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The directions for this walk are also in a PDF (link above) which you can download on to a Kindle, tablet, or smartphone.
Click the heading below to show/hide the walk route for the selected option(s).
Walk Options ( Main )
Click on any option to show only the sections making up that route, or the heading above to show all sections.
- Main Walk (19 km)
Click on any section heading to switch between detailed directions and an outline, or the heading above to switch all sections.
If you are doing one of the shorter options from Lindfield, start at §2.
If you are doing the Bluebell Railway Walk from Horsted Keynes, start at §10.
- Haywards Heath Station to Eastern Road (3 km)
- Lindfield High Street to Eastern Road (½ km)
- Eastern Road to Costells Wood (2 km)
- Through Costells Wood to Scaynes Hill Common (1 km)
- Main route
- Direct route
- Scaynes Hill Common to Freshfield Bridges (1¾ km)
- Freshfield Bridges to Freshfield Lane (2½ km)
- Freshfield Lane to Monteswood Lane (2½ km)
- Monteswood Lane to Lindfield High Street (3¼ km)
- Lindfield High Street to Haywards Heath Station (3 km)
- Horsted Keynes Station to the village (2¼ km)
- Horsted Keynes (village) to Freshfield Lane (2¼ km)
- Freshfield Lane to Freshfield Bridges (2½ km)
- Freshfield Bridges to Sheffield Bridge (3¼ km)
- To Sheffield Park Station direct (+200m)
- Sheffield Bridge to Sheffield Park Garden (1 km)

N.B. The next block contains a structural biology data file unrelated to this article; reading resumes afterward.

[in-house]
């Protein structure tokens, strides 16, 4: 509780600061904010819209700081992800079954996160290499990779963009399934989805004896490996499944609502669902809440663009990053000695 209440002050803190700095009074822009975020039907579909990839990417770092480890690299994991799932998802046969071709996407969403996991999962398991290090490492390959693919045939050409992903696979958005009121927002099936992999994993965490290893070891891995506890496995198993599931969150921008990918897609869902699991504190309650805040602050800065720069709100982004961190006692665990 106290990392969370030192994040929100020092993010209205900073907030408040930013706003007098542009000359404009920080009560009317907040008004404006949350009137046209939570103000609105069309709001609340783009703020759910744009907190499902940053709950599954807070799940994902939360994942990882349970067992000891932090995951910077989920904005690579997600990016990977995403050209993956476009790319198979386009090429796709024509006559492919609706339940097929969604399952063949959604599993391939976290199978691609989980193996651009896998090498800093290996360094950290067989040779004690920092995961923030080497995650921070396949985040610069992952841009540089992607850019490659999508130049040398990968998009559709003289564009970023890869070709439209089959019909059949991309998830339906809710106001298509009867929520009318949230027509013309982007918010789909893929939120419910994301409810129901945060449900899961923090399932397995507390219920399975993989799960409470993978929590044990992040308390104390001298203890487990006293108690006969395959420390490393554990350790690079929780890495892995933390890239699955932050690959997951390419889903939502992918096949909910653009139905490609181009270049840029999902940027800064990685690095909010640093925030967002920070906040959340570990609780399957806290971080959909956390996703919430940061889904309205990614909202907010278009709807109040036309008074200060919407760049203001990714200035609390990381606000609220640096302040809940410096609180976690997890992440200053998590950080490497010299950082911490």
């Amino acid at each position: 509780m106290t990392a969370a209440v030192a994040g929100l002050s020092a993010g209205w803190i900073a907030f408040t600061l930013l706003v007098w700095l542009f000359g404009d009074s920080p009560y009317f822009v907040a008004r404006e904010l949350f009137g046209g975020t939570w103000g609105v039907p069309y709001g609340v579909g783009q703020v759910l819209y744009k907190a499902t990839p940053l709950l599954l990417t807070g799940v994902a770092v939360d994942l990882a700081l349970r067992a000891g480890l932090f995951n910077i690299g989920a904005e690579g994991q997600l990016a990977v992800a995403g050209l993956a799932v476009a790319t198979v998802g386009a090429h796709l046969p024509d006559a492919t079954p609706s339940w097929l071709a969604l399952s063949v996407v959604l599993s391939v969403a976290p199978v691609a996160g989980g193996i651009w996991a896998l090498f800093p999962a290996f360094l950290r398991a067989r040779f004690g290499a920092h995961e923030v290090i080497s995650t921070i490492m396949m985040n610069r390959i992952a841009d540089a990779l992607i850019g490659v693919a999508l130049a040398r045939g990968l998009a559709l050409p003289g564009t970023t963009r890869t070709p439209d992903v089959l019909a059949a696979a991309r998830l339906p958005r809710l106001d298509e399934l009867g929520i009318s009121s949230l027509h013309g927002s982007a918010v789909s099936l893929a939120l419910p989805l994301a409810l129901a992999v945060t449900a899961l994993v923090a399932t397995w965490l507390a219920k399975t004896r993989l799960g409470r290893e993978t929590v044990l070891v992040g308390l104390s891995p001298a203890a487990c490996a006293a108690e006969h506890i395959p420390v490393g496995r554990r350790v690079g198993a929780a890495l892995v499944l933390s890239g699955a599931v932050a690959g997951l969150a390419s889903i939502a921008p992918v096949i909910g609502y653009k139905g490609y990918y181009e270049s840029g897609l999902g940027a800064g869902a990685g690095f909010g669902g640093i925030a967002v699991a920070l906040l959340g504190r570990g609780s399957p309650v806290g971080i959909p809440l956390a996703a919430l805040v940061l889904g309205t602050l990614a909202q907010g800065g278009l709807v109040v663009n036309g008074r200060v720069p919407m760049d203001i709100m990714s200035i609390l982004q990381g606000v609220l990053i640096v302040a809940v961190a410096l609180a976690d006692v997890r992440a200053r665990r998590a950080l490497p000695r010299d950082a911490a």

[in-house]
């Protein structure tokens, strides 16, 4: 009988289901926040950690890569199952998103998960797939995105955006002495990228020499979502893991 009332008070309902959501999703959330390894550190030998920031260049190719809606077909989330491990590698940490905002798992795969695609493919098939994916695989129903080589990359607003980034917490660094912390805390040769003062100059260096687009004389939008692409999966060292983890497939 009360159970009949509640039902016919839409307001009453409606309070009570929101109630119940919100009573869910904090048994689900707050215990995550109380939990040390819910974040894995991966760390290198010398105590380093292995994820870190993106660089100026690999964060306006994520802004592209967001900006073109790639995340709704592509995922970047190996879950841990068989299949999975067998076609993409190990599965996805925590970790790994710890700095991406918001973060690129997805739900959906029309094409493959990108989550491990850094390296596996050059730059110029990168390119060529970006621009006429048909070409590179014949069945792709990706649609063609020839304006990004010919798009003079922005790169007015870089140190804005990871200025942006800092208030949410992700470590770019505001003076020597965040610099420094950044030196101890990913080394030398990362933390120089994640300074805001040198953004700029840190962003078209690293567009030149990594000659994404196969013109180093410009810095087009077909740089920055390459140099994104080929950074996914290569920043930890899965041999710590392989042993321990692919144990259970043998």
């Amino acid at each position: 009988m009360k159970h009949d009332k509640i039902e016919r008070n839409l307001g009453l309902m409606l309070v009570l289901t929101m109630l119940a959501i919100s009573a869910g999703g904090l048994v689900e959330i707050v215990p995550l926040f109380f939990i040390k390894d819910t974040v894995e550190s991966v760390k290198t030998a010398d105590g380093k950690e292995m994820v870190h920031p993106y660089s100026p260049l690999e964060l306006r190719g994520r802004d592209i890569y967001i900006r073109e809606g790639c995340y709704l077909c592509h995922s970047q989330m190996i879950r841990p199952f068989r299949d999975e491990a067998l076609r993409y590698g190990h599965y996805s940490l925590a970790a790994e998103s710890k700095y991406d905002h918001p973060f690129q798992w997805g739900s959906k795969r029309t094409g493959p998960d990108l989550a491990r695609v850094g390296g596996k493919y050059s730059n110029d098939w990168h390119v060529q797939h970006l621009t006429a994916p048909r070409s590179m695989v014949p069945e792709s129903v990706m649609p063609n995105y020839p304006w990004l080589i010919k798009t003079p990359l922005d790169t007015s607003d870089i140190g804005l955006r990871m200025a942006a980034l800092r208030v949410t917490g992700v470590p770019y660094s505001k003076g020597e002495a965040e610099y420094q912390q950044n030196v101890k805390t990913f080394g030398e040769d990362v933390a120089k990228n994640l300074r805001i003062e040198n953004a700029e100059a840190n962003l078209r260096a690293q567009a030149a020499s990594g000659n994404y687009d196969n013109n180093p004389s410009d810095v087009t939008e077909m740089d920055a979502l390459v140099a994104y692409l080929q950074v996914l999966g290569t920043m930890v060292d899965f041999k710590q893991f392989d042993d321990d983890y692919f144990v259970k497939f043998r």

- Sheffield Park Garden to the Station (1¼ km)
Bear right out of the station, turn right into Perrymount Road and left into the Recreation Ground. Go across this to the B2112 and continue down Oathall Road. Turn left into Penn Crescent and then left again into Scrase Valley LNR. Go all the way through the reserve and continue briefly alongside Scrase Stream. Turn left onto a footpath going past houses to Lindfield's Recreation Ground. Go across this to the B2111 and continue along Eastern Road.
Go down steps at the London end of the platform to leave the station through its booking hall and bear right across its forecourt to a road. At a large roundabout go across the car park entrance and turn right into Perrymount Road, heading S (passing the stop for buses to Lindfield). Cross the road at the pedestrian lights and continue past Clair Hall. At the end of its car park turn left into a tarmac lane leading to Haywards Heath Recreation Ground, signposted as a public footpath.